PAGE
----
The Lord invited the psalmist to know him. Our God is knowable. He’s relatable. He’s alive! He delights in the exchange that occurs in healthy relationships—that of listening and speaking. This is how we really get to know another person. He is not far off and distant, uncaring and cold. He’s given us His Word and His Holy Spirit so that we can know His heart and grow in relationship with Him.

In the midst of the chaos, we’re invited to be still long enough to know the Lord. But we all know that relationships take work. So how can it be rest?

Listen to Jesus’ invitation,

“Come to me, all who labor and are heavy laden, and I will give you rest. Take my yoke upon you, and learn from me, for I am gentle and lowly in heart, and you will find rest for your souls. For my yoke is easy, and my burden is light”
(Matt. 11:28-30)

Jesus invites into rest with him, but there are two key aspects to his invitation. We are to go to Him, and then, we need to put on his yoke. A yoke is a harness that goes over the shoulders of two animals so that they can work together to pull a heavy load.

But this hardly sounds like rest, it sounds like he’s inviting us into work! And he is. But notice the details of his invitation:

  1. Jesus invites us to put on the yoke that He has already borne. He’s right there carrying the heavy load, and there’s an open spot beside him. He invites us to slip into the yoke next to him and to let it rest on our shoulders while we walk together through life.
  2. He invites us to learn from him. When we walk through a joyful season or the most excruciating season, we can look to Jesus, because He’s experienced the gamut. We can talk with Him and read about His life in the Word. How did he respond to these situations? We can ask Him to help us.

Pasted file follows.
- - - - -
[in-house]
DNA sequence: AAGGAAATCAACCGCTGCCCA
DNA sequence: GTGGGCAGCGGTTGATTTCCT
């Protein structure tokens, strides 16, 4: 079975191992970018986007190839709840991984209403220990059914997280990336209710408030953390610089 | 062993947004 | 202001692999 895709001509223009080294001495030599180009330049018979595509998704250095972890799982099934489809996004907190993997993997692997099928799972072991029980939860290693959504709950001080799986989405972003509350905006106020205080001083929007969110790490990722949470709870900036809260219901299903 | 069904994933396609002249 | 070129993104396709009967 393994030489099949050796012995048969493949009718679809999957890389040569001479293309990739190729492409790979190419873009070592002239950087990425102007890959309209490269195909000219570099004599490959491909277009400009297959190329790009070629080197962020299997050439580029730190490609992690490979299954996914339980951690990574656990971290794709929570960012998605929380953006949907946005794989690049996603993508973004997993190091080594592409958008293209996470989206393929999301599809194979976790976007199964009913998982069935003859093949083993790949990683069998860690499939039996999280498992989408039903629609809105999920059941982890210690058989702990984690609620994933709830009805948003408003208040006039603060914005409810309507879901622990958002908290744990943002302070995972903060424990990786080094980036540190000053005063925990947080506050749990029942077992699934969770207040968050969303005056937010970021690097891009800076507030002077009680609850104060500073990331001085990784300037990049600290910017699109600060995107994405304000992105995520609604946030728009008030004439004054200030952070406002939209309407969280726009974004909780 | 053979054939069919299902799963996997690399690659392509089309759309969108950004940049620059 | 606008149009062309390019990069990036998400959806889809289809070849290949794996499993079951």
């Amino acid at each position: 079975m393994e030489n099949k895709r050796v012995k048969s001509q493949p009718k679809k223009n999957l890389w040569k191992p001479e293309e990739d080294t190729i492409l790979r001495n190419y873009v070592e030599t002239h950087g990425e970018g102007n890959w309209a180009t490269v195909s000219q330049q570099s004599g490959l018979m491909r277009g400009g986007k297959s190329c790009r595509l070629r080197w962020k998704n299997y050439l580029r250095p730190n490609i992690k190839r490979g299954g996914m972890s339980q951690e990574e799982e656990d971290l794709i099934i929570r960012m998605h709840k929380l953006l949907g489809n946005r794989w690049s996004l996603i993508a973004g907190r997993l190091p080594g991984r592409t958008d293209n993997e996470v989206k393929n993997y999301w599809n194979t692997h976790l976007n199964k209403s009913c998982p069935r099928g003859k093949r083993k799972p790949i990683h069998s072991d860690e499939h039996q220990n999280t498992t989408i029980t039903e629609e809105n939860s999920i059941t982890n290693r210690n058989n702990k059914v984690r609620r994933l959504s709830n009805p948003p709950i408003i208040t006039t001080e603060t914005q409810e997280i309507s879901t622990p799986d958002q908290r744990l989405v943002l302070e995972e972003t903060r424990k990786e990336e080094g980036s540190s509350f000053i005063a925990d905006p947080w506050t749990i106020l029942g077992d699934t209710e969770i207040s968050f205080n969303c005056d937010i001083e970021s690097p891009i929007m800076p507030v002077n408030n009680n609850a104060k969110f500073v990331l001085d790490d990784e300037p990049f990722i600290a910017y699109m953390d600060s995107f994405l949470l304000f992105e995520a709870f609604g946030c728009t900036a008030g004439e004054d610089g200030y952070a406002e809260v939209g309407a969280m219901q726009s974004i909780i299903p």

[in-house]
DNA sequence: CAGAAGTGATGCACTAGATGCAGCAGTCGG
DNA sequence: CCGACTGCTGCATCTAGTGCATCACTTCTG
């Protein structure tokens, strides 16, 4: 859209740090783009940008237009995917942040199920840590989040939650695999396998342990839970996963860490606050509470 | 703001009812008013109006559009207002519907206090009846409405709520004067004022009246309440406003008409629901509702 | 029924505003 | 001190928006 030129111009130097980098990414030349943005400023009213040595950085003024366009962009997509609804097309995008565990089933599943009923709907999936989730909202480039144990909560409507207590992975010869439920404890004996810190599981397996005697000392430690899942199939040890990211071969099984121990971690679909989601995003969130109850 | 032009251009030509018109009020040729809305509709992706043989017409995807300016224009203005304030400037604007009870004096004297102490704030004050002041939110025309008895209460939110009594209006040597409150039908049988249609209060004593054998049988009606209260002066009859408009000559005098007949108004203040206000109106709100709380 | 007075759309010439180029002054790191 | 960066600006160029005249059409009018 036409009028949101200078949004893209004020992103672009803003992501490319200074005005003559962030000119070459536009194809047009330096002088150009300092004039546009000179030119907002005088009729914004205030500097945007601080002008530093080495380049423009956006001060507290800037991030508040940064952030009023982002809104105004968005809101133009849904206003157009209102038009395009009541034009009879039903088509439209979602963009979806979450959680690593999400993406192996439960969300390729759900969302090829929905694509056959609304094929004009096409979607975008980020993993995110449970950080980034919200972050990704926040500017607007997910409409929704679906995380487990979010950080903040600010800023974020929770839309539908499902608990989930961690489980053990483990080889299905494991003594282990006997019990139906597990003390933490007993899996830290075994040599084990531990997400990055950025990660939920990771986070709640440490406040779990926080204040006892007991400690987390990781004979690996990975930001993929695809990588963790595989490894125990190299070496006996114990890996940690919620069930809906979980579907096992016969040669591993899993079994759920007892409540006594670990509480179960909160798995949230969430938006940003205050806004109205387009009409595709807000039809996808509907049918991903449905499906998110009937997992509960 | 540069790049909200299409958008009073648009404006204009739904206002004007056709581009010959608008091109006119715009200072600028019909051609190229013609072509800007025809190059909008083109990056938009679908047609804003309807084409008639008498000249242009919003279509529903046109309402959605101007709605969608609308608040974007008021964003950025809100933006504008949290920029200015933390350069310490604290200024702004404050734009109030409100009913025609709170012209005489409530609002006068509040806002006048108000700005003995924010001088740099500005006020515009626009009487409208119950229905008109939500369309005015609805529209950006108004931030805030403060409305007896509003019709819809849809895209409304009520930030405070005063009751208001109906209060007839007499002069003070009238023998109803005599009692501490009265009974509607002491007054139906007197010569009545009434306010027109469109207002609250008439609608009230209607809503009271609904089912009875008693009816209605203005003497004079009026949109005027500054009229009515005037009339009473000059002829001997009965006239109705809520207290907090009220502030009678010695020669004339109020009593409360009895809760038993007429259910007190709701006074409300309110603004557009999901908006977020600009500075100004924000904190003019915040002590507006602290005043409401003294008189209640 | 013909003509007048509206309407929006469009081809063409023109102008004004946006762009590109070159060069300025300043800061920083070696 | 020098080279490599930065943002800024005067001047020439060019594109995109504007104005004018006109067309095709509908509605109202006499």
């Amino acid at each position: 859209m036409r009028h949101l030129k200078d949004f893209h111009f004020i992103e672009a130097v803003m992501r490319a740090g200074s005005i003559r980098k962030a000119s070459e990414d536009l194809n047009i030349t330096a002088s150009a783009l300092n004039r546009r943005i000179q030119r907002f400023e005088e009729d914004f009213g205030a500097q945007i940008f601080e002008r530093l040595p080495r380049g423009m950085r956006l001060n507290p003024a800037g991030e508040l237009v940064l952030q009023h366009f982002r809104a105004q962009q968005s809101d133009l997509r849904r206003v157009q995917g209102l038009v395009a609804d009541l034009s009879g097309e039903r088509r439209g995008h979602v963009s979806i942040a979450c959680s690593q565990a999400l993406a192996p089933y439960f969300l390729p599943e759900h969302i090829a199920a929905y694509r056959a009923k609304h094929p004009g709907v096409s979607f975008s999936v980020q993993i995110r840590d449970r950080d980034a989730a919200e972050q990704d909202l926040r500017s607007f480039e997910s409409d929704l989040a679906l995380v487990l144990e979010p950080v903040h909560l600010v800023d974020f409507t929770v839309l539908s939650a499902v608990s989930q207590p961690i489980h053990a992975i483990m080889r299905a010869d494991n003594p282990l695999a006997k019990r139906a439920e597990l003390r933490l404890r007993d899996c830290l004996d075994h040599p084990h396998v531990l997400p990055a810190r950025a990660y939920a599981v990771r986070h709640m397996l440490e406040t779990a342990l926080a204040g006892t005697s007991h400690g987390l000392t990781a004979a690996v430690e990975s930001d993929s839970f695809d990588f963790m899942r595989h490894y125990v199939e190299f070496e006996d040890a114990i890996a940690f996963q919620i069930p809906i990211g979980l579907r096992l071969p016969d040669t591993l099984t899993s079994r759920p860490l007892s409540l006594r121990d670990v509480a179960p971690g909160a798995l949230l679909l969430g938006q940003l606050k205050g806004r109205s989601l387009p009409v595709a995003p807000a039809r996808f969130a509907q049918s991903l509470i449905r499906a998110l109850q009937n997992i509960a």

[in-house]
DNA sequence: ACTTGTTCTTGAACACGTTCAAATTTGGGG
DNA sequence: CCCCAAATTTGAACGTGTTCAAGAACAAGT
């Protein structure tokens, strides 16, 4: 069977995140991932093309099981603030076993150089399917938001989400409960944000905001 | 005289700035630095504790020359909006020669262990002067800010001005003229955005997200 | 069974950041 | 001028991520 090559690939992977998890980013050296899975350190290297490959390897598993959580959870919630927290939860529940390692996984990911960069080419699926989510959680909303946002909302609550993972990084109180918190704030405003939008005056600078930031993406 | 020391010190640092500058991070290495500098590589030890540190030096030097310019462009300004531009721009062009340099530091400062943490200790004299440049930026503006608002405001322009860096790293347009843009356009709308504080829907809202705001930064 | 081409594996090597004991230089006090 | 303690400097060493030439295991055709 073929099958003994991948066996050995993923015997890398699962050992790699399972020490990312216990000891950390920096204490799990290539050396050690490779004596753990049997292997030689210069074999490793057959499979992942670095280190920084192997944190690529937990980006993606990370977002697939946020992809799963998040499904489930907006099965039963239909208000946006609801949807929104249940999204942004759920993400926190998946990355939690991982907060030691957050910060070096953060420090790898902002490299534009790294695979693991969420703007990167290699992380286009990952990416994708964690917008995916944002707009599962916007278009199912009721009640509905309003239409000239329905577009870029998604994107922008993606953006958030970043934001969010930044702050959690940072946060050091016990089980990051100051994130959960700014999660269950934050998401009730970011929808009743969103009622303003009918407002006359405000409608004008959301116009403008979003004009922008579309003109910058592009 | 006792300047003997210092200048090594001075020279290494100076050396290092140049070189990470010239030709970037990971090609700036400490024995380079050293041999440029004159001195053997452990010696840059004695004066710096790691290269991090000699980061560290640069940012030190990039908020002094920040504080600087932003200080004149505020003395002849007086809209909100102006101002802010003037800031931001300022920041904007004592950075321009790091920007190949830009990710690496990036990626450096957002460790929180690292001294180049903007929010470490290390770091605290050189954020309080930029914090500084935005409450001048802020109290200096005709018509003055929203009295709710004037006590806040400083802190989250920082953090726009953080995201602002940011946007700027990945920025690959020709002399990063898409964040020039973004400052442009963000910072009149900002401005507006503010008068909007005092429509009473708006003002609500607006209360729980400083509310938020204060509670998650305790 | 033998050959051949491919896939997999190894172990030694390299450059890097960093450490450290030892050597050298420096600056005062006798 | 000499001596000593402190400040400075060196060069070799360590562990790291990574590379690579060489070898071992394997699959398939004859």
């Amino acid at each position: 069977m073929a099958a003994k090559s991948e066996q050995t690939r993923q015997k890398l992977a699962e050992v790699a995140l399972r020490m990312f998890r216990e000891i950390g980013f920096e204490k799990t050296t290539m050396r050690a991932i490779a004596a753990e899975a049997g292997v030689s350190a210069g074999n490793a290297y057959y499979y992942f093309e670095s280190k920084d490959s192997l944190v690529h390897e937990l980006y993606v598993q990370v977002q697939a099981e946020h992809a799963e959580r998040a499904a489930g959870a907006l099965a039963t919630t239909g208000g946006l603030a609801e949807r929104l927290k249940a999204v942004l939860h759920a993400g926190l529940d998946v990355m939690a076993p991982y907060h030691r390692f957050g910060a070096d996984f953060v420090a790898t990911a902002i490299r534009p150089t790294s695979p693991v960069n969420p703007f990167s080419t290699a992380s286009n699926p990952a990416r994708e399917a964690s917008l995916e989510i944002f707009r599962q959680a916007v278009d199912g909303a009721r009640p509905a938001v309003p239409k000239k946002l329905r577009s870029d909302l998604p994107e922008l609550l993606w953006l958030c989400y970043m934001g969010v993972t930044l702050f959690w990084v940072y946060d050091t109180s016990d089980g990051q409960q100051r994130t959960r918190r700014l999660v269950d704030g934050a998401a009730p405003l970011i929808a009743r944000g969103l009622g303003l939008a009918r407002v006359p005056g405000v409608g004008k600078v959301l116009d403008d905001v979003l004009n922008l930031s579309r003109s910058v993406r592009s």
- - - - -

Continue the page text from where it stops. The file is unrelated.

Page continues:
3. He is gentle and lowly in heart. Consider the lowliness of Jesus in bearing the heavy burden so that we don’t have to. Consider how gentle he is as we walk alongside Him and struggle. He doesn’t chide us, but is the most patient One we’ll ever encounter.
  4. We will find rest for our soul. Imagine the inner turmoil we will be free of when we walk with Him, listening to His voice! It is a restful place.
  5. His burden is light. His yoke and burden that we put on is easy and light because He carries the weight of the yoke and bears the burden. We need only to put it on and walk with Him.

This is amazing! We go to Him weary and heavy laden, and He invites us into an intimate journey of co-laboring with Him. I want to trade in my self-sufficiency for this, don’t you?

He Is God

When we consider the words of the psalmist and put on the yoke of Jesus, we will know that His is God. Who else can bear the heavy load and carry us in this life? We will know God because we’ll be abiding in Him! And, we’ll experience a rest like never before.

So, I invite you dear friend, to slow down and consider both Psalm 46 and Matthew 11:28-30. Maybe 2020 will be year of rest.

[1] Have you ever done the exercise where you write out a Bible verse and highlight one word, meditating on it before rewriting the Bible verse and highlighting the next word to meditate on, and so on? It might be helpful to take a few minutes and do that with this verse.


Kelly Tarr

Similar Posts